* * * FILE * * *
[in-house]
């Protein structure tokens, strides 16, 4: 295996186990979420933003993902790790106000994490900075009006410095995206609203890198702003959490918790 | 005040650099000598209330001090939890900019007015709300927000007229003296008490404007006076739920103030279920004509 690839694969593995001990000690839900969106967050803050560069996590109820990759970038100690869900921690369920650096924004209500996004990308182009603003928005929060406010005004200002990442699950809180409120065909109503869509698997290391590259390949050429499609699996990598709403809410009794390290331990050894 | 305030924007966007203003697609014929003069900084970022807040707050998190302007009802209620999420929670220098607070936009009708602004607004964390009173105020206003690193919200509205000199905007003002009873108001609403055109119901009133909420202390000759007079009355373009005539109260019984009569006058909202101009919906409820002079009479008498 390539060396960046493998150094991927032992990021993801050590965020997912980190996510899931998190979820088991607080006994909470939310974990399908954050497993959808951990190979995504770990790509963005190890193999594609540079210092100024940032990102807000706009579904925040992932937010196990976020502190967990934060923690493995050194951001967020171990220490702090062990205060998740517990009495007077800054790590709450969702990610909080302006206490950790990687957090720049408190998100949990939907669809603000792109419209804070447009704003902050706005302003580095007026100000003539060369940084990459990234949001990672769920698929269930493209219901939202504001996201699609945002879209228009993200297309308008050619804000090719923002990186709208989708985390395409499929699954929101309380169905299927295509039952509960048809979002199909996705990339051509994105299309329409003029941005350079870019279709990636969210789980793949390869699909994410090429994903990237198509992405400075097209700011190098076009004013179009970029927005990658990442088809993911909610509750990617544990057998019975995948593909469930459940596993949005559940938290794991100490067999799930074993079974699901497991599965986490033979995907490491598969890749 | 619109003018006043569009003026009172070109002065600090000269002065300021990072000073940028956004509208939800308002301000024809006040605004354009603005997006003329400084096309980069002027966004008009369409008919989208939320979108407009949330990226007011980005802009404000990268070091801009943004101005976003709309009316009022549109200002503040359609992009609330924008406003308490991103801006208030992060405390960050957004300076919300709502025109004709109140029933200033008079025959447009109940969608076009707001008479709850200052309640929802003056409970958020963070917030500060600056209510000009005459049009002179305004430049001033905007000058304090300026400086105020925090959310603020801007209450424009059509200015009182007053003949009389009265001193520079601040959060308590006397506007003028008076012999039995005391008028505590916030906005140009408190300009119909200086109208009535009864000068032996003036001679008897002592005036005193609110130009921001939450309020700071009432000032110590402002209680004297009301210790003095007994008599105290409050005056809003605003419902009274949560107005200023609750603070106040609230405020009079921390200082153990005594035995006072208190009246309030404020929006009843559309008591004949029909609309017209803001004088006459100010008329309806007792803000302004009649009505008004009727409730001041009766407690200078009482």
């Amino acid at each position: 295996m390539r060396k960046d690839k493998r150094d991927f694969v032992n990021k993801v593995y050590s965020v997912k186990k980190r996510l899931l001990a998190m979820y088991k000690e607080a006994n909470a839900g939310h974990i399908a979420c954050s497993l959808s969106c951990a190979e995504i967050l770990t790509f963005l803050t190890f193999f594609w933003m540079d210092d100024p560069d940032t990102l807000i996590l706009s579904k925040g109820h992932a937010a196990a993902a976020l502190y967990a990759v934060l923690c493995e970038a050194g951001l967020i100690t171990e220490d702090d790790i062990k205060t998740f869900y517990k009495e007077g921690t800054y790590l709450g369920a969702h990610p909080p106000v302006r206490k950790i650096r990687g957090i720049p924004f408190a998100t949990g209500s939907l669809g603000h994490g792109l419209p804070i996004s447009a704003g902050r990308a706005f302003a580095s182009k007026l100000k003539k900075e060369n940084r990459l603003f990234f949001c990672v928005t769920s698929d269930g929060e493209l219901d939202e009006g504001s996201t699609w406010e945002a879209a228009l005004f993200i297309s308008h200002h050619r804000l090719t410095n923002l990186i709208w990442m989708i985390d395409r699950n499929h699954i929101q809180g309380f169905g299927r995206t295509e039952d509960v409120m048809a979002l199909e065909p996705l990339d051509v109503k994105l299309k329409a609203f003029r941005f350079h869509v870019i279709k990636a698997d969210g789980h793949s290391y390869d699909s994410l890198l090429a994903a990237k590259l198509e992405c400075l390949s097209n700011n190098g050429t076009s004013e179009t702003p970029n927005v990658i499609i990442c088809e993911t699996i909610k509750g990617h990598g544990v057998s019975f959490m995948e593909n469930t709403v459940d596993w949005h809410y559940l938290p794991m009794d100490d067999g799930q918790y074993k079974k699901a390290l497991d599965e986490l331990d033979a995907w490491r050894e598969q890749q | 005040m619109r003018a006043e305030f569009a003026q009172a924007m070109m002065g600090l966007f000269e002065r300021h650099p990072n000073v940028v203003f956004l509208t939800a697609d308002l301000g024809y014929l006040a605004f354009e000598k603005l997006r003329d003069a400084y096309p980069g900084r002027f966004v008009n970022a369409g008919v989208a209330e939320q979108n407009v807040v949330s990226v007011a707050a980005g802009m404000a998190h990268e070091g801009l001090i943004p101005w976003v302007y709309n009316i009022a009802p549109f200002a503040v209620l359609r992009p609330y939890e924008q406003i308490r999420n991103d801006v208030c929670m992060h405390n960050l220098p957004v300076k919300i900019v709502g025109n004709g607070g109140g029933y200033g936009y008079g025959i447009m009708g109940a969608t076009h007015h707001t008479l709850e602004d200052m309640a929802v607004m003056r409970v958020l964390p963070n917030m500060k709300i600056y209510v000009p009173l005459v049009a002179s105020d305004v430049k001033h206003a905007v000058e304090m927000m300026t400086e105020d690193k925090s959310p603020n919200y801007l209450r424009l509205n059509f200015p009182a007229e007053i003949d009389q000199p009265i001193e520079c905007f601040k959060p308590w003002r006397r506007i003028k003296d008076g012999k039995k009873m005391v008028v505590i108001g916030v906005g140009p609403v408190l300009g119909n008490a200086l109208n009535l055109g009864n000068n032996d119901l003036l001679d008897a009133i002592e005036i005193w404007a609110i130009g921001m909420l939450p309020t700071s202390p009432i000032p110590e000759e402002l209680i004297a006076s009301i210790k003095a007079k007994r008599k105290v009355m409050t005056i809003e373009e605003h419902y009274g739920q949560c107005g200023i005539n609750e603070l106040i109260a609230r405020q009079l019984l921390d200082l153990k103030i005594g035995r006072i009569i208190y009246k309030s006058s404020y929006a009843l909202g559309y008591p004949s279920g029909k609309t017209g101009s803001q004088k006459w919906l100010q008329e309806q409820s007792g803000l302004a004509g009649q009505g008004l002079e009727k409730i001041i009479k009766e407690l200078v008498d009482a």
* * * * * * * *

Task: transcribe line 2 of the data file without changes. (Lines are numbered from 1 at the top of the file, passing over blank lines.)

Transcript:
């Protein structure tokens, strides 16, 4: 295996186990979420933003993902790790106000994490900075009006410095995206609203890198702003959490918790 | 005040650099000598209330001090939890900019007015709300927000007229003296008490404007006076739920103030279920004509 690839694969593995001990000690839900969106967050803050560069996590109820990759970038100690869900921690369920650096924004209500996004990308182009603003928005929060406010005004200002990442699950809180409120065909109503869509698997290391590259390949050429499609699996990598709403809410009794390290331990050894 | 305030924007966007203003697609014929003069900084970022807040707050998190302007009802209620999420929670220098607070936009009708602004607004964390009173105020206003690193919200509205000199905007003002009873108001609403055109119901009133909420202390000759007079009355373009005539109260019984009569006058909202101009919906409820002079009479008498 390539060396960046493998150094991927032992990021993801050590965020997912980190996510899931998190979820088991607080006994909470939310974990399908954050497993959808951990190979995504770990790509963005190890193999594609540079210092100024940032990102807000706009579904925040992932937010196990976020502190967990934060923690493995050194951001967020171990220490702090062990205060998740517990009495007077800054790590709450969702990610909080302006206490950790990687957090720049408190998100949990939907669809603000792109419209804070447009704003902050706005302003580095007026100000003539060369940084990459990234949001990672769920698929269930493209219901939202504001996201699609945002879209228009993200297309308008050619804000090719923002990186709208989708985390395409499929699954929101309380169905299927295509039952509960048809979002199909996705990339051509994105299309329409003029941005350079870019279709990636969210789980793949390869699909994410090429994903990237198509992405400075097209700011190098076009004013179009970029927005990658990442088809993911909610509750990617544990057998019975995948593909469930459940596993949005559940938290794991100490067999799930074993079974699901497991599965986490033979995907490491598969890749 | 619109003018006043569009003026009172070109002065600090000269002065300021990072000073940028956004509208939800308002301000024809006040605004354009603005997006003329400084096309980069002027966004008009369409008919989208939320979108407009949330990226007011980005802009404000990268070091801009943004101005976003709309009316009022549109200002503040359609992009609330924008406003308490991103801006208030992060405390960050957004300076919300709502025109004709109140029933200033008079025959447009109940969608076009707001008479709850200052309640929802003056409970958020963070917030500060600056209510000009005459049009002179305004430049001033905007000058304090300026400086105020925090959310603020801007209450424009059509200015009182007053003949009389009265001193520079601040959060308590006397506007003028008076012999039995005391008028505590916030906005140009408190300009119909200086109208009535009864000068032996003036001679008897002592005036005193609110130009921001939450309020700071009432000032110590402002209680004297009301210790003095007994008599105290409050005056809003605003419902009274949560107005200023609750603070106040609230405020009079921390200082153990005594035995006072208190009246309030404020929006009843559309008591004949029909609309017209803001004088006459100010008329309806007792803000302004009649009505008004009727409730001041009766407690200078009482």